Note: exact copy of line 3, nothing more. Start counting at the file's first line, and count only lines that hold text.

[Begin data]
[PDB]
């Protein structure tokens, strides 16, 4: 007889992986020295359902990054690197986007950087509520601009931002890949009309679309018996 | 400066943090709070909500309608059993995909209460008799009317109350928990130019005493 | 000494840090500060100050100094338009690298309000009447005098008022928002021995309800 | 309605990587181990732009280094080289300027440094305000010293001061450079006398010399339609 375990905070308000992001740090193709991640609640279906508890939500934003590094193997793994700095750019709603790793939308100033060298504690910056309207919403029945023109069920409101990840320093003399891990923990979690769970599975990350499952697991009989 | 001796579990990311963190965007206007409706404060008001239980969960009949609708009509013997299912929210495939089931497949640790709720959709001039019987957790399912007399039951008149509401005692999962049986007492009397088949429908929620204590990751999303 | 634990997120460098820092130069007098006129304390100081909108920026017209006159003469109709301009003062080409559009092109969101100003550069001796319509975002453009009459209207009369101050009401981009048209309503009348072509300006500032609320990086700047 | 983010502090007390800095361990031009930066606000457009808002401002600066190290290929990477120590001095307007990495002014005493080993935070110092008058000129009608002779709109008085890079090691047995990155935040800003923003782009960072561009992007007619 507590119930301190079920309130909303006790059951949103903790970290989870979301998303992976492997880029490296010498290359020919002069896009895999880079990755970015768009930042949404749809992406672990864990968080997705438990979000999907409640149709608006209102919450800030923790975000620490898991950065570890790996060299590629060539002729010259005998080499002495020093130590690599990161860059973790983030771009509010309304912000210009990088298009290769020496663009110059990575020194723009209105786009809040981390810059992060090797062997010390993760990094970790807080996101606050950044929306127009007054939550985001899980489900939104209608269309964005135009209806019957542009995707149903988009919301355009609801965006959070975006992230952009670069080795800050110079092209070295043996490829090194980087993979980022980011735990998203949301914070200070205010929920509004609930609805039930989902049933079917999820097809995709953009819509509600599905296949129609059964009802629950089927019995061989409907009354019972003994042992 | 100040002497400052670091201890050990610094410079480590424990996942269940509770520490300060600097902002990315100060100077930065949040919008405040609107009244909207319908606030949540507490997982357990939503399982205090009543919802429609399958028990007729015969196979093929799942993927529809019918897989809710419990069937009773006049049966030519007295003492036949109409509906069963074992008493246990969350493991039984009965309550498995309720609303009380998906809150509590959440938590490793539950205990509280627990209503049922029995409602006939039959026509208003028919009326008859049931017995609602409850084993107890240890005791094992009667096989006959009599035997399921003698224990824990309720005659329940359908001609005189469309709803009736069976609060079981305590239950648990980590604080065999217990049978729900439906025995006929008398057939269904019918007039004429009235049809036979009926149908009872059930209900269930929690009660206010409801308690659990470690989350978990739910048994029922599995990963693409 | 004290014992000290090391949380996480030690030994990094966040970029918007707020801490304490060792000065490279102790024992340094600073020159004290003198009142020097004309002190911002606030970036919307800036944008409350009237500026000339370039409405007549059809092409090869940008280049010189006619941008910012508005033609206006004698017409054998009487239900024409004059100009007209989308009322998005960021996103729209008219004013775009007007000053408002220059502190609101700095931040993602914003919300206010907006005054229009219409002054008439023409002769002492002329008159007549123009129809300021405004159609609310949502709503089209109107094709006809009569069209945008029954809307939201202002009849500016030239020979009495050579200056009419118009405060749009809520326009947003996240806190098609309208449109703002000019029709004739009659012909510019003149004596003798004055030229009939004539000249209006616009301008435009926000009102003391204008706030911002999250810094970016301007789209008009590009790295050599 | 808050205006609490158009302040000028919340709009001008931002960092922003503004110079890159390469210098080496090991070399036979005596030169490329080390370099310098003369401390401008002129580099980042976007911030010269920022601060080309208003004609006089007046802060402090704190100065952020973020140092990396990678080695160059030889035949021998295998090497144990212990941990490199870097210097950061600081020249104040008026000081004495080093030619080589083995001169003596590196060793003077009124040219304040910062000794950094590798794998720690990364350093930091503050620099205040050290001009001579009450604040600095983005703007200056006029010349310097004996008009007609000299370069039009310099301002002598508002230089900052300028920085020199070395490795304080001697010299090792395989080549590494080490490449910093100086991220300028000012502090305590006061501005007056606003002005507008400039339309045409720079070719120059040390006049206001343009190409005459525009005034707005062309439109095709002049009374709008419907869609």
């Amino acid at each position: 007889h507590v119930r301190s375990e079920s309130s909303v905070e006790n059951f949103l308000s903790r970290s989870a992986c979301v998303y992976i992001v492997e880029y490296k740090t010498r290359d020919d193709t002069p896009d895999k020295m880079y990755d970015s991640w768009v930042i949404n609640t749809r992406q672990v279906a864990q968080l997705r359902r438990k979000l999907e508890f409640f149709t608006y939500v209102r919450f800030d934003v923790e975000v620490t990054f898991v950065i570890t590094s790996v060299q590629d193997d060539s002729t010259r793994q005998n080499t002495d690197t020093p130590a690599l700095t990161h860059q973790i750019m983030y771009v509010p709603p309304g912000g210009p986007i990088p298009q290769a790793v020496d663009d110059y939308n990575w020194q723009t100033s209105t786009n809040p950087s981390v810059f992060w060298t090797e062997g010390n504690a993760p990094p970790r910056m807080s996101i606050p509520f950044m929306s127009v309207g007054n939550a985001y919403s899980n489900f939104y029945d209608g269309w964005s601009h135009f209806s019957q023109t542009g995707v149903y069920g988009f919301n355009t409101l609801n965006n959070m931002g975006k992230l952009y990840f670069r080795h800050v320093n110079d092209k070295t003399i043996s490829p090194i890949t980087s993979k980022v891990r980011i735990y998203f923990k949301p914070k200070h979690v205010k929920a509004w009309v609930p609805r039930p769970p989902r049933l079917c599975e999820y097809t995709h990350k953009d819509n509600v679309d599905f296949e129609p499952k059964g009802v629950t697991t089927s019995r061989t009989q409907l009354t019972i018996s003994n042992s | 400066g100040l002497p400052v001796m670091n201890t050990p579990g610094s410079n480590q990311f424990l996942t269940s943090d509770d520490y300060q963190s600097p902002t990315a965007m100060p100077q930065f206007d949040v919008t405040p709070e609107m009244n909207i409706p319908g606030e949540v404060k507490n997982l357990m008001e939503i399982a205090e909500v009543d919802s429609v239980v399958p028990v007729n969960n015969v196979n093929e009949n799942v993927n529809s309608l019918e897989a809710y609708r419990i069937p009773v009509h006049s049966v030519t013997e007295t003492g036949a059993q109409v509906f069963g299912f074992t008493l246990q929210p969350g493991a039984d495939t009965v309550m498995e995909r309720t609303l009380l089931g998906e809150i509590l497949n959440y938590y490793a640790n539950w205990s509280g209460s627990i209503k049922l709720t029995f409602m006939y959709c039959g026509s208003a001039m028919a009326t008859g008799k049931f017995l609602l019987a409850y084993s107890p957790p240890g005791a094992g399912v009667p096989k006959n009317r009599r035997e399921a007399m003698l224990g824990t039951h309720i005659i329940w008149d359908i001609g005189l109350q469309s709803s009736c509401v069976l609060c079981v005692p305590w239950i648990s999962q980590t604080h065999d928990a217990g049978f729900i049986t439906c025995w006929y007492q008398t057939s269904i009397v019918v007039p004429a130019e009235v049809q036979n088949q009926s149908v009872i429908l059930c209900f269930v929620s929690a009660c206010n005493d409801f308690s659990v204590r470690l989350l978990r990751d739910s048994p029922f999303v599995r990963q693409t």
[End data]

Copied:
């Amino acid at each position: 007889h507590v119930r301190s375990e079920s309130s909303v905070e006790n059951f949103l308000s903790r970290s989870a992986c979301v998303y992976i992001v492997e880029y490296k740090t010498r290359d020919d193709t002069p896009d895999k020295m880079y990755d970015s991640w768009v930042i949404n609640t749809r992406q672990v279906a864990q968080l997705r359902r438990k979000l999907e508890f409640f149709t608006y939500v209102r919450f800030d934003v923790e975000v620490t990054f898991v950065i570890t590094s790996v060299q590629d193997d060539s002729t010259r793994q005998n080499t002495d690197t020093p130590a690599l700095t990161h860059q973790i750019m983030y771009v509010p709603p309304g912000g210009p986007i990088p298009q290769a790793v020496d663009d110059y939308n990575w020194q723009t100033s209105t786009n809040p950087s981390v810059f992060w060298t090797e062997g010390n504690a993760p990094p970790r910056m807080s996101i606050p509520f950044m929306s127009v309207g007054n939550a985001y919403s899980n489900f939104y029945d209608g269309w964005s601009h135009f209806s019957q023109t542009g995707v149903y069920g988009f919301n355009t409101l609801n965006n959070m931002g975006k992230l952009y990840f670069r080795h800050v320093n110079d092209k070295t003399i043996s490829p090194i890949t980087s993979k980022v891990r980011i735990y998203f923990k949301p914070k200070h979690v205010k929920a509004w009309v609930p609805r039930p769970p989902r049933l079917c599975e999820y097809t995709h990350k953009d819509n509600v679309d599905f296949e129609p499952k059964g009802v629950t697991t089927s019995r061989t009989q409907l009354t019972i018996s003994n042992s | 400066g100040l002497p400052v001796m670091n201890t050990p579990g610094s410079n480590q990311f424990l996942t269940s943090d509770d520490y300060q963190s600097p902002t990315a965007m100060p100077q930065f206007d949040v919008t405040p709070e609107m009244n909207i409706p319908g606030e949540v404060k507490n997982l357990m008001e939503i399982a205090e909500v009543d919802s429609v239980v399958p028990v007729n969960n015969v196979n093929e009949n799942v993927n529809s309608l019918e897989a809710y609708r419990i069937p009773v009509h006049s049966v030519t013997e007295t003492g036949a059993q109409v509906f069963g299912f074992t008493l246990q929210p969350g493991a039984d495939t009965v309550m498995e995909r309720t609303l009380l089931g998906e809150i509590l497949n959440y938590y490793a640790n539950w205990s509280g209460s627990i209503k049922l709720t029995f409602m006939y959709c039959g026509s208003a001039m028919a009326t008859g008799k049931f017995l609602l019987a409850y084993s107890p957790p240890g005791a094992g399912v009667p096989k006959n009317r009599r035997e399921a007399m003698l224990g824990t039951h309720i005659i329940w008149d359908i001609g005189l109350q469309s709803s009736c509401v069976l609060c079981v005692p305590w239950i648990s999962q980590t604080h065999d928990a217990g049978f729900i049986t439906c025995w006929y007492q008398t057939s269904i009397v019918v007039p004429a130019e009235v049809q036979n088949q009926s149908v009872i429908l059930c209900f269930v929620s929690a009660c206010n005493d409801f308690s659990v204590r470690l989350l978990r990751d739910s048994p029922f999303v599995r990963q693409t």